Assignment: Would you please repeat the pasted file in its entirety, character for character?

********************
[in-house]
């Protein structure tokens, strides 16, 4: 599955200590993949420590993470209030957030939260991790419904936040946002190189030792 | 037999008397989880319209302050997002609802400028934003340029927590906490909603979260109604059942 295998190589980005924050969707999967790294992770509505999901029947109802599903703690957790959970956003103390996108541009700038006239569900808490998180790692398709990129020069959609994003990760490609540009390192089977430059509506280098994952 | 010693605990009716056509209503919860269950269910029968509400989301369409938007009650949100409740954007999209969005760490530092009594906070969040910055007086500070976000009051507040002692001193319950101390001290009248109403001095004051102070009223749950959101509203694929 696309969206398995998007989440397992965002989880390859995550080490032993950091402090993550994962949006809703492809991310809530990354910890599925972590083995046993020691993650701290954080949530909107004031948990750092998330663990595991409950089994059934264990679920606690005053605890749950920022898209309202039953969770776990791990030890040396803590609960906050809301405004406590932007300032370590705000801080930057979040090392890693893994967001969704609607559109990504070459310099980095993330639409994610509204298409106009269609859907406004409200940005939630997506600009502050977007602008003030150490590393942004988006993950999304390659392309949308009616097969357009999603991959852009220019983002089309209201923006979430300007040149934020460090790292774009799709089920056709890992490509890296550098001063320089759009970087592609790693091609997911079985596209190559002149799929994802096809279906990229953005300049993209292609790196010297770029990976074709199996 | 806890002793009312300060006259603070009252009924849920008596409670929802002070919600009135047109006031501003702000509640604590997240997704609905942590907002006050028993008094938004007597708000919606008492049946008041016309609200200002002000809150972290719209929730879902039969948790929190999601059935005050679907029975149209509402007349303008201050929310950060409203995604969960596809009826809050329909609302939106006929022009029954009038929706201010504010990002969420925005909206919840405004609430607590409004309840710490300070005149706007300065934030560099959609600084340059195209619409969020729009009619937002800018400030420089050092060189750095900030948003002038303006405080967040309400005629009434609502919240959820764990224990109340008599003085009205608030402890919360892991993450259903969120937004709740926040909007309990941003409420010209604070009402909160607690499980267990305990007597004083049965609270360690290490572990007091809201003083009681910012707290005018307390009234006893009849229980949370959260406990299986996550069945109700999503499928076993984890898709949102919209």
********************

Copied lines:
[in-house]
């Protein structure tokens, strides 16, 4: 599955200590993949420590993470209030957030939260991790419904936040946002190189030792 | 037999008397989880319209302050997002609802400028934003340029927590906490909603979260109604059942 295998190589980005924050969707999967790294992770509505999901029947109802599903703690957790959970956003103390996108541009700038006239569900808490998180790692398709990129020069959609994003990760490609540009390192089977430059509506280098994952 | 010693605990009716056509209503919860269950269910029968509400989301369409938007009650949100409740954007999209969005760490530092009594906070969040910055007086500070976000009051507040002692001193319950101390001290009248109403001095004051102070009223749950959101509203694929 696309969206398995998007989440397992965002989880390859995550080490032993950091402090993550994962949006809703492809991310809530990354910890599925972590083995046993020691993650701290954080949530909107004031948990750092998330663990595991409950089994059934264990679920606690005053605890749950920022898209309202039953969770776990791990030890040396803590609960906050809301405004406590932007300032370590705000801080930057979040090392890693893994967001969704609607559109990504070459310099980095993330639409994610509204298409106009269609859907406004409200940005939630997506600009502050977007602008003030150490590393942004988006993950999304390659392309949308009616097969357009999603991959852009220019983002089309209201923006979430300007040149934020460090790292774009799709089920056709890992490509890296550098001063320089759009970087592609790693091609997911079985596209190559002149799929994802096809279906990229953005300049993209292609790196010297770029990976074709199996 | 806890002793009312300060006259603070009252009924849920008596409670929802002070919600009135047109006031501003702000509640604590997240997704609905942590907002006050028993008094938004007597708000919606008492049946008041016309609200200002002000809150972290719209929730879902039969948790929190999601059935005050679907029975149209509402007349303008201050929310950060409203995604969960596809009826809050329909609302939106006929022009029954009038929706201010504010990002969420925005909206919840405004609430607590409004309840710490300070005149706007300065934030560099959609600084340059195209619409969020729009009619937002800018400030420089050092060189750095900030948003002038303006405080967040309400005629009434609502919240959820764990224990109340008599003085009205608030402890919360892991993450259903969120937004709740926040909007309990941003409420010209604070009402909160607690499980267990305990007597004083049965609270360690290490572990007091809201003083009681910012707290005018307390009234006893009849229980949370959260406990299986996550069945109700999503499928076993984890898709949102919209």